Invisible airborne laser also 'deniable'

Boeing tests Advanced Tactical Laser, boasts of pinpoint accuracy.

Mark Rutherford
The military establishment's ever increasing reliance on technology and whiz-bang gadgetry impacts us as consumers, investors, taxpayers and ultimately as the defended. Our mission here is to bring some of these products and concepts to your attention based on carefully selected criteria such as importance to national security, originality, collateral damage to the treasury and adaptability to yard maintenance-but not necessarily in that order. E-mail him at markr@milapp.com. Disclosure.
Mark Rutherford
2 min read

Enemy combatants are close to feeling the heat from an airborne laser weapon called the "long-range blowtorch" and, if officials at US Air Force are right, nobody will know what hit them.

The 5.5-ton Advanced Tactical Laser (ATL) combines chlorine and hydrogen peroxide molecules to release energy that stimulates iodine into an intense infra-red, silent and invisible laser with a 20 kilometres striking range.

New Scientist reports that both Cynthia Kaiser, chief engineer of the US Air Force Research Laboratory's Directed Energy Directorate and John Corley, director of USAF's Capabilities Integration Directorate, used the phrase "plausible deniability" at industry briefings to describe one of the weapon's advantages, namely "that the US could convincingly deny any involvement with the destruction it causes".(PDF)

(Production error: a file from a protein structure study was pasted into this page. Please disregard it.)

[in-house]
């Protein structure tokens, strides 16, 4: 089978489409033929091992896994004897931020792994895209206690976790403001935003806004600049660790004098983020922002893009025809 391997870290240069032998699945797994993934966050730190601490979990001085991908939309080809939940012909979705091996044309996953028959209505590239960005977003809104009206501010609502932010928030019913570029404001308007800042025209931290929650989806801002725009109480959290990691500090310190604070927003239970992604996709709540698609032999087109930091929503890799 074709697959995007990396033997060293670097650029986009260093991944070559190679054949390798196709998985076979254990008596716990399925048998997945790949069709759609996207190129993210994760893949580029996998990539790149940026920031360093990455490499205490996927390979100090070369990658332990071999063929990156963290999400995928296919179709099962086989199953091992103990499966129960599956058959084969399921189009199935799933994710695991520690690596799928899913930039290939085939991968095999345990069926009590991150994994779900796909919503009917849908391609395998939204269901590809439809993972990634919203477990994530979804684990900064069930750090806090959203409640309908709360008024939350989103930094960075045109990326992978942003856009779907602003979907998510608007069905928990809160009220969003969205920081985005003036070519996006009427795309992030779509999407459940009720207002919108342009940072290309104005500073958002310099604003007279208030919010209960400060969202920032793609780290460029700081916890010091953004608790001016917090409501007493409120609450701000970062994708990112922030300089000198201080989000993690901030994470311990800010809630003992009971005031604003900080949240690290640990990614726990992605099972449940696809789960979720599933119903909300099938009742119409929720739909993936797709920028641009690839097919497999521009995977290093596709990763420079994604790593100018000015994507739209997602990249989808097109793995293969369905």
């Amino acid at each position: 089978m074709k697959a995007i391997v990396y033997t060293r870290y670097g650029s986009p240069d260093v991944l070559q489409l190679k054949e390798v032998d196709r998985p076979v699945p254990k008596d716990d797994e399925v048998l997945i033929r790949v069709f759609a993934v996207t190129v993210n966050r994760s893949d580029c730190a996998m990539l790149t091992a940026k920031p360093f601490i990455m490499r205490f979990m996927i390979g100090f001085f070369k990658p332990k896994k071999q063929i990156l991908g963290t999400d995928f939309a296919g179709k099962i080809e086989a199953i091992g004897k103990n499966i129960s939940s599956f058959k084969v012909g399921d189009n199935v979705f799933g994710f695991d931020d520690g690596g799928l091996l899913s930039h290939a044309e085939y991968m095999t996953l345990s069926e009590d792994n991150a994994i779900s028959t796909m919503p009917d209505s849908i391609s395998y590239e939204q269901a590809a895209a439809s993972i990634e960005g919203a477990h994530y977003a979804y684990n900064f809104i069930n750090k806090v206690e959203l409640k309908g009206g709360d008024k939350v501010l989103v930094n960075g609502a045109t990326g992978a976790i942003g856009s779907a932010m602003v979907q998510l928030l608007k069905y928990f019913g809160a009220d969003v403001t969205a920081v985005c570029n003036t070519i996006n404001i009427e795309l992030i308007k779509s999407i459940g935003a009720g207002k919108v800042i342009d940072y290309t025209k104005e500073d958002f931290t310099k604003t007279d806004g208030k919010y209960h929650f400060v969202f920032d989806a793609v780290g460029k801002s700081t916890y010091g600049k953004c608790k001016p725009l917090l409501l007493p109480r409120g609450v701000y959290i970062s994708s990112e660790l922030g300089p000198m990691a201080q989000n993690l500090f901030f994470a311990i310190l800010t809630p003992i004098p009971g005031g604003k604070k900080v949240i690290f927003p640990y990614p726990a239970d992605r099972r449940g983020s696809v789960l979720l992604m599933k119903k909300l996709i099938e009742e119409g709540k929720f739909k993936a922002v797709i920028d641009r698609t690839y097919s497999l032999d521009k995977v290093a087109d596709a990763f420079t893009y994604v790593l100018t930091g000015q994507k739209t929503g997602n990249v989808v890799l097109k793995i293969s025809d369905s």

"The target would never know what hit them," John Pike, an analyst with defense think-tank Global Security told New Scientist. "Further, there would be no munition fragments that could be used to identify the source of the strike."

Besides the covert - plausible deniability angle, other pros to this 100KW-class high energy laser include "ultra speed of light engagement" and pinpoint accuracy, according to Boeing.(PDF)

Boeing recently tested the ATL at Kirtland Air Force Base Base N.M., firing the high-energy chemical laser through a rotating turret mounted on the belly of a Hercules C-130H. The company claims the weapons is accurate enough to pick off a vehicle's tires.

"This is a major step toward providing the ultra-precision engagement capability that the warfighter needs to dramatically reduce collateral damage," said Scott Fancher, vice president and general manager of Boeing Missile Defense Systems. A larger version that can pick an incoming ICBM out of the sky will be mounted on a Boeing 747, according to the Chicago, Illinois based company. (Video)

The U.S. Navy is seeking its own version to take out "small boat threats".

L-3 Communications/Brashear